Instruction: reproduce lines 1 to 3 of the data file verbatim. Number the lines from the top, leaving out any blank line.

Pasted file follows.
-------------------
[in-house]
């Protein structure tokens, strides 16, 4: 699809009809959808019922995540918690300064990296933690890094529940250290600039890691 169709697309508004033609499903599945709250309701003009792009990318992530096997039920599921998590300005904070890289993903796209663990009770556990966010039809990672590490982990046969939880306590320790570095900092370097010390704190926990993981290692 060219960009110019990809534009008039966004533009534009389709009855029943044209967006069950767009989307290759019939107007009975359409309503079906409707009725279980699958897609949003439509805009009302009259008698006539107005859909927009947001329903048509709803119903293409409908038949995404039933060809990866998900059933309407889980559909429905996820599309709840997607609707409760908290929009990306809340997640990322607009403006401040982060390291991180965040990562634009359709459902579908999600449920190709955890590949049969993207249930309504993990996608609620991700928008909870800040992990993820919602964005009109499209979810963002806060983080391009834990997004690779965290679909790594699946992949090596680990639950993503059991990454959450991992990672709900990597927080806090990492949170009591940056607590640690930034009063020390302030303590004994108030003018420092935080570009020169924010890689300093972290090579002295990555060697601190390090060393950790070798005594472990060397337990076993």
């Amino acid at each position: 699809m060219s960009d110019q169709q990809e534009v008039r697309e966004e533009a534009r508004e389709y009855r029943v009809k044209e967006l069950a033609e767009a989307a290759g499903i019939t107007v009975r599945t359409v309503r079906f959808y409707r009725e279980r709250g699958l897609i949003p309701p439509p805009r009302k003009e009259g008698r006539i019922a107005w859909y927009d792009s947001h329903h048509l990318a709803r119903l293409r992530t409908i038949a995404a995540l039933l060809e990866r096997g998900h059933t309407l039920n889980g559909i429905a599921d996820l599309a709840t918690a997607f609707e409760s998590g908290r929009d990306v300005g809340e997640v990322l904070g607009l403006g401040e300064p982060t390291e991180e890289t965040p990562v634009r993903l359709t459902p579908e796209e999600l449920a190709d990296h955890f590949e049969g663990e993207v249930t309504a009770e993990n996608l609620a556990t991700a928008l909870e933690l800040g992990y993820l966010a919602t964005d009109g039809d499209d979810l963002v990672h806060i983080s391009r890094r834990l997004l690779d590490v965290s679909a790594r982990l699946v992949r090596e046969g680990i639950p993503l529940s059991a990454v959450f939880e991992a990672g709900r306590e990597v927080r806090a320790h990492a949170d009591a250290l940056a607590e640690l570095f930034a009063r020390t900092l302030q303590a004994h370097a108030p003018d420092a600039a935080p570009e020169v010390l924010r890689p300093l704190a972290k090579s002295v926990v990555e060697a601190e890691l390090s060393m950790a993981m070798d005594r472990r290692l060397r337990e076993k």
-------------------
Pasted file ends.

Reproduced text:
[in-house]
């Protein structure tokens, strides 16, 4: 699809009809959808019922995540918690300064990296933690890094529940250290600039890691 169709697309508004033609499903599945709250309701003009792009990318992530096997039920599921998590300005904070890289993903796209663990009770556990966010039809990672590490982990046969939880306590320790570095900092370097010390704190926990993981290692 060219960009110019990809534009008039966004533009534009389709009855029943044209967006069950767009989307290759019939107007009975359409309503079906409707009725279980699958897609949003439509805009009302009259008698006539107005859909927009947001329903048509709803119903293409409908038949995404039933060809990866998900059933309407889980559909429905996820599309709840997607609707409760908290929009990306809340997640990322607009403006401040982060390291991180965040990562634009359709459902579908999600449920190709955890590949049969993207249930309504993990996608609620991700928008909870800040992990993820919602964005009109499209979810963002806060983080391009834990997004690779965290679909790594699946992949090596680990639950993503059991990454959450991992990672709900990597927080806090990492949170009591940056607590640690930034009063020390302030303590004994108030003018420092935080570009020169924010890689300093972290090579002295990555060697601190390090060393950790070798005594472990060397337990076993």
């Amino acid at each position: 699809m060219s960009d110019q169709q990809e534009v008039r697309e966004e533009a534009r508004e389709y009855r029943v009809k044209e967006l069950a033609e767009a989307a290759g499903i019939t107007v009975r599945t359409v309503r079906f959808y409707r009725e279980r709250g699958l897609i949003p309701p439509p805009r009302k003009e009259g008698r006539i019922a107005w859909y927009d792009s947001h329903h048509l990318a709803r119903l293409r992530t409908i038949a995404a995540l039933l060809e990866r096997g998900h059933t309407l039920n889980g559909i429905a599921d996820l599309a709840t918690a997607f609707e409760s998590g908290r929009d990306v300005g809340e997640v990322l904070g607009l403006g401040e300064p982060t390291e991180e890289t965040p990562v634009r993903l359709t459902p579908e796209e999600l449920a190709d990296h955890f590949e049969g663990e993207v249930t309504a009770e993990n996608l609620a556990t991700a928008l909870e933690l800040g992990y993820l966010a919602t964005d009109g039809d499209d979810l963002v990672h806060i983080s391009r890094r834990l997004l690779d590490v965290s679909a790594r982990l699946v992949r090596e046969g680990i639950p993503l529940s059991a990454v959450f939880e991992a990672g709900r306590e990597v927080r806090a320790h990492a949170d009591a250290l940056a607590e640690l570095f930034a009063r020390t900092l302030q303590a004994h370097a108030p003018d420092a600039a935080p570009e020169v010390l924010r890689p300093l704190a972290k090579s002295v926990v990555e060697a601190e890691l390090s060393m950790a993981m070798d005594r472990r290692l060397r337990e076993k």